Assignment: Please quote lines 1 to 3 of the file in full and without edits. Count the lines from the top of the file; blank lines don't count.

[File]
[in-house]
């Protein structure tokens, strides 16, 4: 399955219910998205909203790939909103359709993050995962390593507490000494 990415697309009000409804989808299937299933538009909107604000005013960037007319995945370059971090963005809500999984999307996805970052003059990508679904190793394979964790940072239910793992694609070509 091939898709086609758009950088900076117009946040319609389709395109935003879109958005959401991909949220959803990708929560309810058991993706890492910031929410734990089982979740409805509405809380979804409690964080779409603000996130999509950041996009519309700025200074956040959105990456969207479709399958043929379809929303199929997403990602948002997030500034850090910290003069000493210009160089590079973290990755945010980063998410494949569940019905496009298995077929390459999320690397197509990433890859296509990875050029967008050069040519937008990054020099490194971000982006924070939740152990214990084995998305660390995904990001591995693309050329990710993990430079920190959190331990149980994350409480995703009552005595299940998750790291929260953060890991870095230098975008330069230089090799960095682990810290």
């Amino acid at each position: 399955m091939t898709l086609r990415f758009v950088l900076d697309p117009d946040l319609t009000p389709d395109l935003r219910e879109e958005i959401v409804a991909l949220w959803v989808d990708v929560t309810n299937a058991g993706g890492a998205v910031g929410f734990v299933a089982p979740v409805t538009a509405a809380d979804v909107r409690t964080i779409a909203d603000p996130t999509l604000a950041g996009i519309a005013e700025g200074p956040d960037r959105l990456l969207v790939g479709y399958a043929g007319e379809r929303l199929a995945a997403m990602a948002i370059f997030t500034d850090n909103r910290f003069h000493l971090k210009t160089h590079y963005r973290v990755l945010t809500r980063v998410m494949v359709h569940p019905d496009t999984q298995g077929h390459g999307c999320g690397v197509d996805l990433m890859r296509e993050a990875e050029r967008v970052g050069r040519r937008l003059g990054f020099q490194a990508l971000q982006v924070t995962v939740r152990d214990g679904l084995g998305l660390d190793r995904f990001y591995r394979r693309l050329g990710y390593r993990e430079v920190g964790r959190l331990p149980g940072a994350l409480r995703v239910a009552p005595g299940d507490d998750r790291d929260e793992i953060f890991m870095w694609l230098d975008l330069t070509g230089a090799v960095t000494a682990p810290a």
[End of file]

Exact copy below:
[in-house]
């Protein structure tokens, strides 16, 4: 399955219910998205909203790939909103359709993050995962390593507490000494 990415697309009000409804989808299937299933538009909107604000005013960037007319995945370059971090963005809500999984999307996805970052003059990508679904190793394979964790940072239910793992694609070509 091939898709086609758009950088900076117009946040319609389709395109935003879109958005959401991909949220959803990708929560309810058991993706890492910031929410734990089982979740409805509405809380979804409690964080779409603000996130999509950041996009519309700025200074956040959105990456969207479709399958043929379809929303199929997403990602948002997030500034850090910290003069000493210009160089590079973290990755945010980063998410494949569940019905496009298995077929390459999320690397197509990433890859296509990875050029967008050069040519937008990054020099490194971000982006924070939740152990214990084995998305660390995904990001591995693309050329990710993990430079920190959190331990149980994350409480995703009552005595299940998750790291929260953060890991870095230098975008330069230089090799960095682990810290």
């Amino acid at each position: 399955m091939t898709l086609r990415f758009v950088l900076d697309p117009d946040l319609t009000p389709d395109l935003r219910e879109e958005i959401v409804a991909l949220w959803v989808d990708v929560t309810n299937a058991g993706g890492a998205v910031g929410f734990v299933a089982p979740v409805t538009a509405a809380d979804v909107r409690t964080i779409a909203d603000p996130t999509l604000a950041g996009i519309a005013e700025g200074p956040d960037r959105l990456l969207v790939g479709y399958a043929g007319e379809r929303l199929a995945a997403m990602a948002i370059f997030t500034d850090n909103r910290f003069h000493l971090k210009t160089h590079y963005r973290v990755l945010t809500r980063v998410m494949v359709h569940p019905d496009t999984q298995g077929h390459g999307c999320g690397v197509d996805l990433m890859r296509e993050a990875e050029r967008v970052g050069r040519r937008l003059g990054f020099q490194a990508l971000q982006v924070t995962v939740r152990d214990g679904l084995g998305l660390d190793r995904f990001y591995r394979r693309l050329g990710y390593r993990e430079v920190g964790r959190l331990p149980g940072a994350l409480r995703v239910a009552p005595g299940d507490d998750r790291d929260e793992i953060f890991m870095w694609l230098d975008l330069t070509g230089a090799v960095t000494a682990p810290a």